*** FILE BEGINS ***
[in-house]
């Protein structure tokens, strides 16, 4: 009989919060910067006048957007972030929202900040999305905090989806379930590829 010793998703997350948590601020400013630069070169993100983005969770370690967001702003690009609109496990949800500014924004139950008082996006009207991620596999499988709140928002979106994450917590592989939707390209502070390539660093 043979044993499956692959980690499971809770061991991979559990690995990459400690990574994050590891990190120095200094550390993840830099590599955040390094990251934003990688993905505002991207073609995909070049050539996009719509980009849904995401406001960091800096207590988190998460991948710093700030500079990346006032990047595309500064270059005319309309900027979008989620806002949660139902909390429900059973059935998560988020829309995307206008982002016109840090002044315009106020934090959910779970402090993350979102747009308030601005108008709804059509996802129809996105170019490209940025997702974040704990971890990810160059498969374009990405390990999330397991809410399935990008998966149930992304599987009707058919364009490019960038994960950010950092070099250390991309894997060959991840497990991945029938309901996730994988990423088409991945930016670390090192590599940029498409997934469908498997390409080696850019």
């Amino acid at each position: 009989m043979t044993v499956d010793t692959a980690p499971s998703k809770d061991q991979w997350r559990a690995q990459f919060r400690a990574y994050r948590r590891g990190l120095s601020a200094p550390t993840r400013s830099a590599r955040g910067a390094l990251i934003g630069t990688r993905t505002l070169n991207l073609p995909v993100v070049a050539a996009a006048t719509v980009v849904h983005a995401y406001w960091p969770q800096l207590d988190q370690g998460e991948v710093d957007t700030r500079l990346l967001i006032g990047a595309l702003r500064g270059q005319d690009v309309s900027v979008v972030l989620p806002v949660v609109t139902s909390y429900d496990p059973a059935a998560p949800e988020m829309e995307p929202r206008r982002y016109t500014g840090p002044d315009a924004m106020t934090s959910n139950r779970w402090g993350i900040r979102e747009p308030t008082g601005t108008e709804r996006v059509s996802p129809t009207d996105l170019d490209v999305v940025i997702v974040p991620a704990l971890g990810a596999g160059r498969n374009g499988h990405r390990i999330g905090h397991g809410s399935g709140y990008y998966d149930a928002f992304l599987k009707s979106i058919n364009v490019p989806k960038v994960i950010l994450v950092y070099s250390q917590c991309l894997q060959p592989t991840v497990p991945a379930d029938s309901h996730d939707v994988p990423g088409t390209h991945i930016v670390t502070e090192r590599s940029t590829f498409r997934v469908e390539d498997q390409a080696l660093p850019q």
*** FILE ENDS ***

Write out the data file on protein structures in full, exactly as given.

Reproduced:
[in-house]
């Protein structure tokens, strides 16, 4: 009989919060910067006048957007972030929202900040999305905090989806379930590829 010793998703997350948590601020400013630069070169993100983005969770370690967001702003690009609109496990949800500014924004139950008082996006009207991620596999499988709140928002979106994450917590592989939707390209502070390539660093 043979044993499956692959980690499971809770061991991979559990690995990459400690990574994050590891990190120095200094550390993840830099590599955040390094990251934003990688993905505002991207073609995909070049050539996009719509980009849904995401406001960091800096207590988190998460991948710093700030500079990346006032990047595309500064270059005319309309900027979008989620806002949660139902909390429900059973059935998560988020829309995307206008982002016109840090002044315009106020934090959910779970402090993350979102747009308030601005108008709804059509996802129809996105170019490209940025997702974040704990971890990810160059498969374009990405390990999330397991809410399935990008998966149930992304599987009707058919364009490019960038994960950010950092070099250390991309894997060959991840497990991945029938309901996730994988990423088409991945930016670390090192590599940029498409997934469908498997390409080696850019």
């Amino acid at each position: 009989m043979t044993v499956d010793t692959a980690p499971s998703k809770d061991q991979w997350r559990a690995q990459f919060r400690a990574y994050r948590r590891g990190l120095s601020a200094p550390t993840r400013s830099a590599r955040g910067a390094l990251i934003g630069t990688r993905t505002l070169n991207l073609p995909v993100v070049a050539a996009a006048t719509v980009v849904h983005a995401y406001w960091p969770q800096l207590d988190q370690g998460e991948v710093d957007t700030r500079l990346l967001i006032g990047a595309l702003r500064g270059q005319d690009v309309s900027v979008v972030l989620p806002v949660v609109t139902s909390y429900d496990p059973a059935a998560p949800e988020m829309e995307p929202r206008r982002y016109t500014g840090p002044d315009a924004m106020t934090s959910n139950r779970w402090g993350i900040r979102e747009p308030t008082g601005t108008e709804r996006v059509s996802p129809t009207d996105l170019d490209v999305v940025i997702v974040p991620a704990l971890g990810a596999g160059r498969n374009g499988h990405r390990i999330g905090h397991g809410s399935g709140y990008y998966d149930a928002f992304l599987k009707s979106i058919n364009v490019p989806k960038v994960i950010l994450v950092y070099s250390q917590c991309l894997q060959p592989t991840v497990p991945a379930d029938s309901h996730d939707v994988p990423g088409t390209h991945i930016v670390t502070e090192r590599s940029t590829f498409r997934v469908e390539d498997q390409a080696l660093p850019q």